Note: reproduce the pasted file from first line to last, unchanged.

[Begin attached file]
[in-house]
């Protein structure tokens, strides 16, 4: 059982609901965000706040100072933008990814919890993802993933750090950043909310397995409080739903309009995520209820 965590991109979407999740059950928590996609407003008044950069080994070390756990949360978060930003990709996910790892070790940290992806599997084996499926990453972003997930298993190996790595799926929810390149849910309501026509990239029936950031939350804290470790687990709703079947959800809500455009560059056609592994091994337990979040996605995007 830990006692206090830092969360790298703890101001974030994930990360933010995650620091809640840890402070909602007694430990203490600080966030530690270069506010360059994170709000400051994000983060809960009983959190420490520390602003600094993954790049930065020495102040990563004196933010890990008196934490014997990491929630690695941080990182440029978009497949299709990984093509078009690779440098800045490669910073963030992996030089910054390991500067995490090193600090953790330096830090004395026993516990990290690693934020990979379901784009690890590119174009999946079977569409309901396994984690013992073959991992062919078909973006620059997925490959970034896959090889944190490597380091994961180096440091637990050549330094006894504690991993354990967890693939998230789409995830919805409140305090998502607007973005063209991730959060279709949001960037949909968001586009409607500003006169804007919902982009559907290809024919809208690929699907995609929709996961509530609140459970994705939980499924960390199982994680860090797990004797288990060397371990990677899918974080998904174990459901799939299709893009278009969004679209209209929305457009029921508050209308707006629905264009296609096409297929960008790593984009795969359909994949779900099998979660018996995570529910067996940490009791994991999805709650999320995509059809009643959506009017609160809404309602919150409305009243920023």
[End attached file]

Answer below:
[in-house]
């Protein structure tokens, strides 16, 4: 059982609901965000706040100072933008990814919890993802993933750090950043909310397995409080739903309009995520209820 965590991109979407999740059950928590996609407003008044950069080994070390756990949360978060930003990709996910790892070790940290992806599997084996499926990453972003997930298993190996790595799926929810390149849910309501026509990239029936950031939350804290470790687990709703079947959800809500455009560059056609592994091994337990979040996605995007 830990006692206090830092969360790298703890101001974030994930990360933010995650620091809640840890402070909602007694430990203490600080966030530690270069506010360059994170709000400051994000983060809960009983959190420490520390602003600094993954790049930065020495102040990563004196933010890990008196934490014997990491929630690695941080990182440029978009497949299709990984093509078009690779440098800045490669910073963030992996030089910054390991500067995490090193600090953790330096830090004395026993516990990290690693934020990979379901784009690890590119174009999946079977569409309901396994984690013992073959991992062919078909973006620059997925490959970034896959090889944190490597380091994961180096440091637990050549330094006894504690991993354990967890693939998230789409995830919805409140305090998502607007973005063209991730959060279709949001960037949909968001586009409607500003006169804007919902982009559907290809024919809208690929699907995609929709996961509530609140459970994705939980499924960390199982994680860090797990004797288990060397371990990677899918974080998904174990459901799939299709893009278009969004679209209209929305457009029921508050209308707006629905264009296609096409297929960008790593984009795969359909994949779900099998979660018996995570529910067996940490009791994991999805709650999320995509059809009643959506009017609160809404309602919150409305009243920023």